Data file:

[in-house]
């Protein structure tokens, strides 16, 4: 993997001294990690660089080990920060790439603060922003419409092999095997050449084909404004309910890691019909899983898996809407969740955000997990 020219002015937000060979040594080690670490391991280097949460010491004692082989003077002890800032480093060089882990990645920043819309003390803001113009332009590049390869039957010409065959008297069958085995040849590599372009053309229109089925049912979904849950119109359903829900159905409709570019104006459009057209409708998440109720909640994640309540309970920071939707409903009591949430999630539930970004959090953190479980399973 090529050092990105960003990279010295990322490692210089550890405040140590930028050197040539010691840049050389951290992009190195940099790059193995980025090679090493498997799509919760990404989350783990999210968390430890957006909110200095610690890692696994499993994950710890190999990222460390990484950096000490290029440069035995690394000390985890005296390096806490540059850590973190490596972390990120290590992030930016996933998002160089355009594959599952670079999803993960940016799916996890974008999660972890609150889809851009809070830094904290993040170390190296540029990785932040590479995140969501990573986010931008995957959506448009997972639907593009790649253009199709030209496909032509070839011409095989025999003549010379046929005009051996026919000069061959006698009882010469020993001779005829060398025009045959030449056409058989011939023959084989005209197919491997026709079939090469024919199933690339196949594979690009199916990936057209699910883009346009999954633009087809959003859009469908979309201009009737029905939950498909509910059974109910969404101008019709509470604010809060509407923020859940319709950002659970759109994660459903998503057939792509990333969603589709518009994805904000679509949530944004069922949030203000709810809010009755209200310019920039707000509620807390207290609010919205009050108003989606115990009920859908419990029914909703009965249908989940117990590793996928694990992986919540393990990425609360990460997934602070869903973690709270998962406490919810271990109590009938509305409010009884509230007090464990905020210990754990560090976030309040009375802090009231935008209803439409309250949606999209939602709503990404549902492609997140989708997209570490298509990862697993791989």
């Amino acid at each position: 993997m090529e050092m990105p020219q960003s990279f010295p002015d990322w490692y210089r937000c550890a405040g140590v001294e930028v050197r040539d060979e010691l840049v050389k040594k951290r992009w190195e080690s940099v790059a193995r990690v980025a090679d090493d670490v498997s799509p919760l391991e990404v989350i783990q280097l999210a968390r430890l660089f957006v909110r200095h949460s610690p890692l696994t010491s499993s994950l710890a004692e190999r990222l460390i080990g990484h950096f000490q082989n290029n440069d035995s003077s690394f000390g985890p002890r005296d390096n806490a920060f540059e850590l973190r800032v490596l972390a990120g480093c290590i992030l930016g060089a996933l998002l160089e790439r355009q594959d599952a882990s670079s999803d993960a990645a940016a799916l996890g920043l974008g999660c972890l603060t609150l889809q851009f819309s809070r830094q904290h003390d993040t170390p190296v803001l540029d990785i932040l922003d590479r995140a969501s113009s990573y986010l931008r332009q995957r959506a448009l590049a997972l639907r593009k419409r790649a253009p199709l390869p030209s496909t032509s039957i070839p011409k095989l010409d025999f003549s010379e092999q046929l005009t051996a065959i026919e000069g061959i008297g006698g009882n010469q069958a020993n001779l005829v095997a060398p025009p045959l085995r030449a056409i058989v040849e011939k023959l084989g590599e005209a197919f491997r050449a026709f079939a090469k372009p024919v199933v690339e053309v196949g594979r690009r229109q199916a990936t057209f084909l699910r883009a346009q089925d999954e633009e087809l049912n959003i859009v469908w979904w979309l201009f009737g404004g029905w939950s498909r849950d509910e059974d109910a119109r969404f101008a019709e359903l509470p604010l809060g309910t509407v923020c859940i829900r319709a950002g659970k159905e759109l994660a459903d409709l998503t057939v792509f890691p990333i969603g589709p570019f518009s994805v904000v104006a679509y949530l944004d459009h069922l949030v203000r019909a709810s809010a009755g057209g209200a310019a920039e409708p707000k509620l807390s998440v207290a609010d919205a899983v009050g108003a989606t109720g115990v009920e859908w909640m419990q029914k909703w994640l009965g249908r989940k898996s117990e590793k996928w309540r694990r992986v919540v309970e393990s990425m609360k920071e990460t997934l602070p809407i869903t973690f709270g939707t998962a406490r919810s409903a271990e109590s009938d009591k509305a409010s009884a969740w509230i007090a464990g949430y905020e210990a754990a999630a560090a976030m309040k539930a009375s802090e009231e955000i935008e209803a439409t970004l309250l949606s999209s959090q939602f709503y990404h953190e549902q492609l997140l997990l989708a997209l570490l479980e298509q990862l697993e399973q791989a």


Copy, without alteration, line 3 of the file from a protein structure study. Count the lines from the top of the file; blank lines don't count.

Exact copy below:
């Amino acid at each position: 993997m090529e050092m990105p020219q960003s990279f010295p002015d990322w490692y210089r937000c550890a405040g140590v001294e930028v050197r040539d060979e010691l840049v050389k040594k951290r992009w190195e080690s940099v790059a193995r990690v980025a090679d090493d670490v498997s799509p919760l391991e990404v989350i783990q280097l999210a968390r430890l660089f957006v909110r200095h949460s610690p890692l696994t010491s499993s994950l710890a004692e190999r990222l460390i080990g990484h950096f000490q082989n290029n440069d035995s003077s690394f000390g985890p002890r005296d390096n806490a920060f540059e850590l973190r800032v490596l972390a990120g480093c290590i992030l930016g060089a996933l998002l160089e790439r355009q594959d599952a882990s670079s999803d993960a990645a940016a799916l996890g920043l974008g999660c972890l603060t609150l889809q851009f819309s809070r830094q904290h003390d993040t170390p190296v803001l540029d990785i932040l922003d590479r995140a969501s113009s990573y986010l931008r332009q995957r959506a448009l590049a997972l639907r593009k419409r790649a253009p199709l390869p030209s496909t032509s039957i070839p011409k095989l010409d025999f003549s010379e092999q046929l005009t051996a065959i026919e000069g061959i008297g006698g009882n010469q069958a020993n001779l005829v095997a060398p025009p045959l085995r030449a056409i058989v040849e011939k023959l084989g590599e005209a197919f491997r050449a026709f079939a090469k372009p024919v199933v690339e053309v196949g594979r690009r229109q199916a990936t057209f084909l699910r883009a346009q089925d999954e633009e087809l049912n959003i859009v469908w979904w979309l201009f009737g404004g029905w939950s498909r849950d509910e059974d109910a119109r969404f101008a019709e359903l509470p604010l809060g309910t509407v923020c859940i829900r319709a950002g659970k159905e759109l994660a459903d409709l998503t057939v792509f890691p990333i969603g589709p570019f518009s994805v904000v104006a679509y949530l944004d459009h069922l949030v203000r019909a709810s809010a009755g057209g209200a310019a920039e409708p707000k509620l807390s998440v207290a609010d919205a899983v009050g108003a989606t109720g115990v009920e859908w909640m419990q029914k909703w994640l009965g249908r989940k898996s117990e590793k996928w309540r694990r992986v919540v309970e393990s990425m609360k920071e990460t997934l602070p809407i869903t973690f709270g939707t998962a406490r919810s409903a271990e109590s009938d009591k509305a409010s009884a969740w509230i007090a464990g949430y905020e210990a754990a999630a560090a976030m309040k539930a009375s802090e009231e955000i935008e209803a439409t970004l309250l949606s999209s959090q939602f709503y990404h953190e549902q492609l997140l997990l989708a997209l570490l479980e298509q990862l697993e399973q791989a």